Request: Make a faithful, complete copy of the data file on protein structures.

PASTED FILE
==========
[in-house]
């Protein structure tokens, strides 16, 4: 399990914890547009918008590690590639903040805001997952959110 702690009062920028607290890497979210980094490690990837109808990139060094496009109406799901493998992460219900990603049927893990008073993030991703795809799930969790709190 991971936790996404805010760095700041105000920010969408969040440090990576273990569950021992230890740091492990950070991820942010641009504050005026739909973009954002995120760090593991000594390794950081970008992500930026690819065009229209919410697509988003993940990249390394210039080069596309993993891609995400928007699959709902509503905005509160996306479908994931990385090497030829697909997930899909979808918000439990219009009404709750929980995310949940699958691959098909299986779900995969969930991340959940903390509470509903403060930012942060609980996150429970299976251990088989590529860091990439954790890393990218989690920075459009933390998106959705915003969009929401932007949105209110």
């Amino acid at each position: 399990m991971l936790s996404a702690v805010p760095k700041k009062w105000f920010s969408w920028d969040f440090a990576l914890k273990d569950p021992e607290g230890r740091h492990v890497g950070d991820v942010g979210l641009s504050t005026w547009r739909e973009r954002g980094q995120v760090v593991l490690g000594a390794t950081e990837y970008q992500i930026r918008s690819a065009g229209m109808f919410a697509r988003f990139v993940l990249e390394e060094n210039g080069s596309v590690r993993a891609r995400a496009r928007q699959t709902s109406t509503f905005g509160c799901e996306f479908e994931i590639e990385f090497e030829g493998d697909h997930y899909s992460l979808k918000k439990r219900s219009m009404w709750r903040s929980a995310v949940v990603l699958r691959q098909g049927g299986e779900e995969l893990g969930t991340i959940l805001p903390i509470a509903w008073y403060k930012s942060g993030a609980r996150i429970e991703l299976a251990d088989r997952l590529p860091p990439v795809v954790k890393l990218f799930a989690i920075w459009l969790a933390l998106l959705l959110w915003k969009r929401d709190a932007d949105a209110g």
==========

[in-house]
């Protein structure tokens, strides 16, 4: 399990914890547009918008590690590639903040805001997952959110 702690009062920028607290890497979210980094490690990837109808990139060094496009109406799901493998992460219900990603049927893990008073993030991703795809799930969790709190 991971936790996404805010760095700041105000920010969408969040440090990576273990569950021992230890740091492990950070991820942010641009504050005026739909973009954002995120760090593991000594390794950081970008992500930026690819065009229209919410697509988003993940990249390394210039080069596309993993891609995400928007699959709902509503905005509160996306479908994931990385090497030829697909997930899909979808918000439990219009009404709750929980995310949940699958691959098909299986779900995969969930991340959940903390509470509903403060930012942060609980996150429970299976251990088989590529860091990439954790890393990218989690920075459009933390998106959705915003969009929401932007949105209110």
């Amino acid at each position: 399990m991971l936790s996404a702690v805010p760095k700041k009062w105000f920010s969408w920028d969040f440090a990576l914890k273990d569950p021992e607290g230890r740091h492990v890497g950070d991820v942010g979210l641009s504050t005026w547009r739909e973009r954002g980094q995120v760090v593991l490690g000594a390794t950081e990837y970008q992500i930026r918008s690819a065009g229209m109808f919410a697509r988003f990139v993940l990249e390394e060094n210039g080069s596309v590690r993993a891609r995400a496009r928007q699959t709902s109406t509503f905005g509160c799901e996306f479908e994931i590639e990385f090497e030829g493998d697909h997930y899909s992460l979808k918000k439990r219900s219009m009404w709750r903040s929980a995310v949940v990603l699958r691959q098909g049927g299986e779900e995969l893990g969930t991340i959940l805001p903390i509470a509903w008073y403060k930012s942060g993030a609980r996150i429970e991703l299976a251990d088989r997952l590529p860091p990439v795809v954790k890393l990218f799930a989690i920075w459009l969790a933390l998106l959705l959110w915003k969009r929401d709190a932007d949105a209110g």